Website performance has become a crucial factor in the digital realm. And while initial page load time is an important factor to improve on to reduce bounce rates, it’s not the only concern to improving the overall user experience.
The truth is that users spend way more time waiting on different input responses than in the initial loading phase. What this means is that in order to keep your visitors on your site, the platform should be consistently performing optimally.
This is where the RAIL model comes into play.
The Response Animation Idle Load model categorizes different user actions under these four main factors.
The Response Animation Idle Load or RAIL model is a concept that was designed in 2015 by Paul Irish and Google with the purpose of creating a site with quick load times and improving its performance. The model seeks to create user-centric platforms that combine exceptional UX and fast loads with improving aspects such as drag, tap, and scroll, offering a structure where the overall site can perform better.
When it comes to measuring site performance, experts usually state that there are several ways of measuring it in the context of a website. Some will swear by measuring the initial load time, while others will use the speed index.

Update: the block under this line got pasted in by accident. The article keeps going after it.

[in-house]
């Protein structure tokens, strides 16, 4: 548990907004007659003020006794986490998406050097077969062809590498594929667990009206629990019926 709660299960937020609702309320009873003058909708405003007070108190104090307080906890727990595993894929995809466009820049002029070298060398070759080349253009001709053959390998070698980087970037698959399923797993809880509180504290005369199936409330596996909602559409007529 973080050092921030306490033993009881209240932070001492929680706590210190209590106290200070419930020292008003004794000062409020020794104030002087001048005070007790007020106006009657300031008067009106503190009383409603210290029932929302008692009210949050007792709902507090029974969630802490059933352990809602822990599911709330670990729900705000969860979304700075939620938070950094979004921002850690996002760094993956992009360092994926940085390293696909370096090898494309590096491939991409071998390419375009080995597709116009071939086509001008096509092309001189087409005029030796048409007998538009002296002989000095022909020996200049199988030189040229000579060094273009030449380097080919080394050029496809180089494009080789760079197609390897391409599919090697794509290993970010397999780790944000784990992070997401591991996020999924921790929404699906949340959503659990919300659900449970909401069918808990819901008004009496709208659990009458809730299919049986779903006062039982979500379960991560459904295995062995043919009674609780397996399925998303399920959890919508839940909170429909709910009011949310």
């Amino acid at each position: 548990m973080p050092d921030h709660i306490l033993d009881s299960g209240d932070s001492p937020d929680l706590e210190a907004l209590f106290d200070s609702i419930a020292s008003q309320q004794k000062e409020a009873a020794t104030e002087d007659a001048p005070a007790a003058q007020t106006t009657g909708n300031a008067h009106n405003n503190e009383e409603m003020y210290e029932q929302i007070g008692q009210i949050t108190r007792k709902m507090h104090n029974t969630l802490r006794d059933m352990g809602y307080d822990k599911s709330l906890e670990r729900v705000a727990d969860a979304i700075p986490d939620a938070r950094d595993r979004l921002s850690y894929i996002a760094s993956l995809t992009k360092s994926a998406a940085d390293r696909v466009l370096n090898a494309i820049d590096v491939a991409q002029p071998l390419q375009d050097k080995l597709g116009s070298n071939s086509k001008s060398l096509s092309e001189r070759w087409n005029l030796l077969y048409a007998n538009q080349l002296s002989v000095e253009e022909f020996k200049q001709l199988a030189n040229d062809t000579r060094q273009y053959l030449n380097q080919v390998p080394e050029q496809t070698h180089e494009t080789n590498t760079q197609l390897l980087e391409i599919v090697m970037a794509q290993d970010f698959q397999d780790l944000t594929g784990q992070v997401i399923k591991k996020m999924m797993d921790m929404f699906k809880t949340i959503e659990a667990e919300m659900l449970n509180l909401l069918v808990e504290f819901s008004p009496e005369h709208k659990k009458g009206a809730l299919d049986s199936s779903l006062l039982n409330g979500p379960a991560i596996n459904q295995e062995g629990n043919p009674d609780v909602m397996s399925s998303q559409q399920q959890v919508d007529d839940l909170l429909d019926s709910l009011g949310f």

Truth be told, there are several metrics that can be used, and the RAIL model, by default, considers different contexts of visitor interaction instead of trying to score high on one specific performance index. Each of these contexts aims to reach a different goal in terms of performance because different contexts might call for different user expectations.
In this article, we’ll explore the different ways how to RAIL model tries to ensure better UX no matter the context.
The acronym stands for the four main ways standing to explain general user action.
● Response: Following the insertion of user input this determines the speed of getting a response. The main goal here is to get feedback within 100ms following a tap or a click on a device. Typically, this should feel to the user like the response is immediate.
● Animation: This can be any kind of visual info, including dragging, scrolling, and more. The model’s aim is to finish this action in around 16ms, allowing the animation to keep working at 60fps, which is the ideal rate.